Jurisprudence

Watching the Ketanji Brown Jackson Hearing as a Survivor of Childhood Sexual Assault

Cruz speaks in front of a chart listing sentencing recommendations and Jackson's sentences for child pornography offenders
Sen. Ted Cruz questions Judge Ketanji Brown Jackson on Capitol Hill on Wednesday. Chip Somodevilla/Getty Images

I went into Judge Ketanji Brown Jackson’s confirmation hearing excited to participate in such a historic event as both a citizen and a first-time legal commentator. I had worked as a chemist for 10 years before going to law school and eventually making my way to the People’s Parity Project, where I have the privilege of advocating for court reform and a justice system that works for all people. I am not naïve; I was ready for bad-faith attacks on Jackson’s record and underhanded remarks about her (impeccable) judgment and character. What I was not ready for was the constant, retraumatizing questioning about childhood sexual assault from senators who clearly do not care about actual survivors.

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Many of the Republican members of the committee, led by Sens. Josh Hawley, Ted Cruz, and Lindsey Graham, returned again and again to Jackson’s sentencing of child pornography offenders. Hawley seemed eager to share the horrifying details on day one of questioning, with Cruz and Graham taking particular glee in discussing “prepubescent victims” on day two.

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These senators would have you believe that they were just highlighting the heinousness of the crimes, but the contrast between their questioning and Jackson’s responses gave the lie to their utter lack of respect and care for survivors. When Jackson talked about survivors in her courtroom telling her that they feared they will never have normal relationships because of what happened to them, I started crying. I felt so seen in that moment because, for the first time, the frame of the issue was not about how bad the perpetrator was, but how profound of an impact this kind of crime has on its victims. There was no Fox News highlight-reel-courting “prepubescent victim” talk from Jackson, only a trauma-informed acknowledgment of the impact of childhood sexual assault on its survivors.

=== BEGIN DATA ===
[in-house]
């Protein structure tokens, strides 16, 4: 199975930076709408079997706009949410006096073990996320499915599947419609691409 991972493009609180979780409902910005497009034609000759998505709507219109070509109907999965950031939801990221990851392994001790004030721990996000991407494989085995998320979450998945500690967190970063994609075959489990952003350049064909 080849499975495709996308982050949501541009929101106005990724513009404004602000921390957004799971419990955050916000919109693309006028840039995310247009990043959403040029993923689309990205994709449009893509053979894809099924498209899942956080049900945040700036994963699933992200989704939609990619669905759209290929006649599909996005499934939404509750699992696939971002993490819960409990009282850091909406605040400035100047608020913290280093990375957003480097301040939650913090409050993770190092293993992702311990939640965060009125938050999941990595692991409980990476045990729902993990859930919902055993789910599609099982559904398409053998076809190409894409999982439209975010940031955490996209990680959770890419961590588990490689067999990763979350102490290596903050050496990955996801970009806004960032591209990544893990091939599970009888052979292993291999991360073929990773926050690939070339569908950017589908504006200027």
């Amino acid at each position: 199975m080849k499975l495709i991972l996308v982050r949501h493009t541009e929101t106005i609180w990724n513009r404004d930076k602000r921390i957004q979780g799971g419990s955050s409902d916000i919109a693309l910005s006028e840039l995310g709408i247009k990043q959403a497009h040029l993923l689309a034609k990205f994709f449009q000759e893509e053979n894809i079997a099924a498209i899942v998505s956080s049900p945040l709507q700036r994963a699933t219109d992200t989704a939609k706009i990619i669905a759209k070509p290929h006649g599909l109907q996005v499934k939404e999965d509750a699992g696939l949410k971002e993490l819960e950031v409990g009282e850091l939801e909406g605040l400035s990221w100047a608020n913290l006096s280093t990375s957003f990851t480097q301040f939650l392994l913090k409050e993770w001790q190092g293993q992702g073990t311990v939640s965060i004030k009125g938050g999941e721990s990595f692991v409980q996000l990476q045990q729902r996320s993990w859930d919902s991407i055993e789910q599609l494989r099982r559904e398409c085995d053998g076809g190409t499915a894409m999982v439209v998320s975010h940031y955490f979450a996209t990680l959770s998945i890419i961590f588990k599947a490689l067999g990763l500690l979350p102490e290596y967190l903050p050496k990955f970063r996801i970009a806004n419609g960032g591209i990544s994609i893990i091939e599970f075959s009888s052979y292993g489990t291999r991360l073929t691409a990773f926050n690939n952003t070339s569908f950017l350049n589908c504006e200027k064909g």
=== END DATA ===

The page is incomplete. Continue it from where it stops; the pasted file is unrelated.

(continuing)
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When I was 6 years old, I was assaulted by a priest at my Catholic school. I was fortunate enough that my assault was not recorded like it was for the survivors whose stories the Republican senators at last week’s hearings so callously shared. But even without that kind of a public record, being assaulted has had an incredible influence on my life. Despite being married for 15 years and having four children, like the survivor who wrote to Jackson, I am tortured by the fear that I can never have a normal relationship after what was done to me. How do I have a trusting relationship after being groped at 6 years old? How do I forget the priest telling me how bad I was and that everyone else knew it? It does not go away, and it is hard for most people to understand.

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That is why it is such a relief to hear from people like Jackson who are willing to sit with that pain and share space with those of us still trying to make sense of what happened and move forward. I have rarely felt so seen by someone other than a fellow survivor as I did hearing Jackson’s testimony. She openly considered the fears of survivors of never having a normal relationship or developing agoraphobia because they are afraid that everyone knows what happened to them. In the sea of cynicism and callousness that this hearing was, every time Jackson spoke to the experience of survivors and the consideration owed to them has been an island, and I am grateful for that.

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Ted Cruz couldn’t see past retribution and political points. Josh Hawley could not handle actually sitting with the pain of survivors like me. Lindsey Graham couldn’t even handle sitting in the room for a fact check. I am an infantry veteran of the war in Iraq, part of a huge New York Irish family, and a policy advocate who regularly shares all of my failures for public consumption—I don’t offend easily. Despite all of that, I could barely sit through any of the questioning from those trying to use my pain and the pain of my peers as a cudgel against the only person in the room who actually gave a damn.

I am so grateful for Jackson’s careful consideration of survivors of childhood sexual assault. Among the myriad other reasons highlighted before the hearings, and her incredible demeanor throughout, Jackson’s willingness to center survivors, despite the difficulty of honestly facing such incredible pain, is more than enough for me to know her character. I am proud to support her confirmation to the Supreme Court and look forward to her bringing that same compassion and judgment to its deliberations. Thank you so much, Judge Jackson, for seeing us and holding us in your heart.

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